Make an image into a video clip (for an intro or credits or something)
This will play for 10 seconds
ffmpeg -loop_input -i image.jpg -t 10 -r 30 -qscale 2 vid.mpg

Trim a video
This will clip the first 30 seconds of the video
ffmpeg -i video.mpg -sameq -ss 00:00:00 -t 00:00:30 trim.mpg

Stitch clips together (no ffmpeg needed)
This only works with a few formats. I tend to always work with mpeg, so this works great for me
cat video.mpg video2.mpg video3.mpg > finalVid.mpg



Geotagging photos with your iPhone

Ever since I starting using my iPhone to take photos and upload them to the net, I've really become interested in geotagging my photos. I didn't realize how cool it is to be able to see your photos on a map (or Google Earth) until all my photos started showing up tagged (thanks to the GPS in the iPhone). Having low res photos tagged is cool and all, but I want to tag them with my SLR. You could buy an adapter for you camera from Amazon or you could just use the GPS you're carrying with you every where you go. Here's how:

First, get an app from the app store that logs GPS data points. There are a ton of them, and one app specifically tailored to this called GeoLogTag. Anything that allows you to export your data in a GPX file with times should work. I just use MotionX GPS because it's super cheap for what you get, I use it for hiking as well, and it makes it super easy to share/get the GPX file.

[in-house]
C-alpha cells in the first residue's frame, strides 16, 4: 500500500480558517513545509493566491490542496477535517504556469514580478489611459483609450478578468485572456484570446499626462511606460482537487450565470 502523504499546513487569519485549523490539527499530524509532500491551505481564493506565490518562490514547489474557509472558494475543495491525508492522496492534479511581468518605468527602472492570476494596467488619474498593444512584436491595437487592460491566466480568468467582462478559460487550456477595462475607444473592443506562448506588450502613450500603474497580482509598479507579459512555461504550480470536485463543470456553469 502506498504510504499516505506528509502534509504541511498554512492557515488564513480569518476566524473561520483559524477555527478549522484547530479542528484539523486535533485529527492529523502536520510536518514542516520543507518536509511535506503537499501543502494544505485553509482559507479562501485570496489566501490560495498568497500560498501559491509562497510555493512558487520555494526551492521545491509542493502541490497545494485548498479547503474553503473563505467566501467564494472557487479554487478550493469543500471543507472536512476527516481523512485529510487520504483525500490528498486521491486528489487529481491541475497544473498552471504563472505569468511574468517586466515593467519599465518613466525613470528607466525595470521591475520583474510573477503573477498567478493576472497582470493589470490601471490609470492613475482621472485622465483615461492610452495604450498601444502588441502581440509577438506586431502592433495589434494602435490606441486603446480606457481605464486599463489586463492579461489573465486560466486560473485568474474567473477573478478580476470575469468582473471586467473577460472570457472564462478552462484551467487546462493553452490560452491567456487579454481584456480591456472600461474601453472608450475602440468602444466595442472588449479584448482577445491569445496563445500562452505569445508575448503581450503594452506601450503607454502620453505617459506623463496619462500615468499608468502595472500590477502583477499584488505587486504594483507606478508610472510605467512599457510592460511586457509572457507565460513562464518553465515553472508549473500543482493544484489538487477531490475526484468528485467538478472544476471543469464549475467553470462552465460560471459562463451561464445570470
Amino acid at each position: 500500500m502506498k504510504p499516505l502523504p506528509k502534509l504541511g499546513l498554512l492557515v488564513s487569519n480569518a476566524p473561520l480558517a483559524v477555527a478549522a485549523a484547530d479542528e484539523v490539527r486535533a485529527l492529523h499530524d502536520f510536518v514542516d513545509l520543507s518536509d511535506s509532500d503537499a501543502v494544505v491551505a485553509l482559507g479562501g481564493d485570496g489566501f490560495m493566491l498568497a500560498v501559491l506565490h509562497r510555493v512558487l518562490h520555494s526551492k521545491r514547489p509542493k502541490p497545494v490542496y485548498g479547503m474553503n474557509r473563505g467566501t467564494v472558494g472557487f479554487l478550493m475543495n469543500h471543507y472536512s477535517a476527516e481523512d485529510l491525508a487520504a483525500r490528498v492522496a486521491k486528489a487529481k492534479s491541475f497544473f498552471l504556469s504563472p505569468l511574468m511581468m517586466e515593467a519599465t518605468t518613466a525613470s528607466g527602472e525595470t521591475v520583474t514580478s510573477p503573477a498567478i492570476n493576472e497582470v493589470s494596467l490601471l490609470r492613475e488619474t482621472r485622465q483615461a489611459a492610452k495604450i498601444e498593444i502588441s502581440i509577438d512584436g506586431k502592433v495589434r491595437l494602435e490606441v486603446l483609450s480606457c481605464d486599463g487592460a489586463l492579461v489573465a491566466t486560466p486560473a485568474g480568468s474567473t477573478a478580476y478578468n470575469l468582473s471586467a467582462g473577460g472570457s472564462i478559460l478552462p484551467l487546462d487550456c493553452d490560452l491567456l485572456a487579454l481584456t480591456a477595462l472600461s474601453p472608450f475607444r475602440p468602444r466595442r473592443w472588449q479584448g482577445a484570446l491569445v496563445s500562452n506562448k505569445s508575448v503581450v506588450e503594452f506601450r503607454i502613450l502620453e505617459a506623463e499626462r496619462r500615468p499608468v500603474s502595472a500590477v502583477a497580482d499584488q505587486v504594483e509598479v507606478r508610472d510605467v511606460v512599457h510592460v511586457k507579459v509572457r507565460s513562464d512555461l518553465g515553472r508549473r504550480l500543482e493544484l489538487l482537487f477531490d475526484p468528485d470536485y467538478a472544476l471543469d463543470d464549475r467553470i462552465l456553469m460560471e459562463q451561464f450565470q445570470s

Next you'll need an app that allows you to tie your GPS location and timestamps to your photos. There is a ton of software that does this, but I chose to use a perl script because I wanted something cross platform and any time I can use the command line, I'm happy. You can find the handy dandy perl script called gpsPhoto here. You'll need to install two more perl packages if you don't already have them installed. The site goes over how to install them if you don't already know how.

So let's go step by step:

0. Make sure the time is set correctly on your camera.
1. Turn on MotionX GPS and start logging.
2. Walk around and take pictures like a mofo.
3. When you're done taking pictures, stop MotionX, save the track, and email yourself the GPX log (called sharing in MotionX)
4. Go home and dump the pictures from your camera into a folder.
5. Fire up a command window and change into the directory where you pictures are.
6. Run the perl script. Here is the command I used:

./gpsPhoto.pl --dir geotag --gpsfile Track.gpx --timeoffset 21600

There are a ton of options that you can use, but these 3 should get you by. The first two args are pretty self explanatory, but the third isn't at first. The timeoffset is the UTC offset in your timezone in seconds. I live in Denver, and my offset is 7 hours, minus 1 hour since we are on daylight savings. Just google the local time in your city if you don't know what your offset is, and then multiply that by 60 minutes and 60 seconds.

Anyway, this should get you started, and I was able to get this to work on Windows, Mac OSX, and Ubuntu, so you should be able to follow my instructions on any OS that supports perl. Lastly, you can use any old GPS to get the GPX file, it's just a matter of having your GPS with you as well as the ease of getting the GPX file to your computer.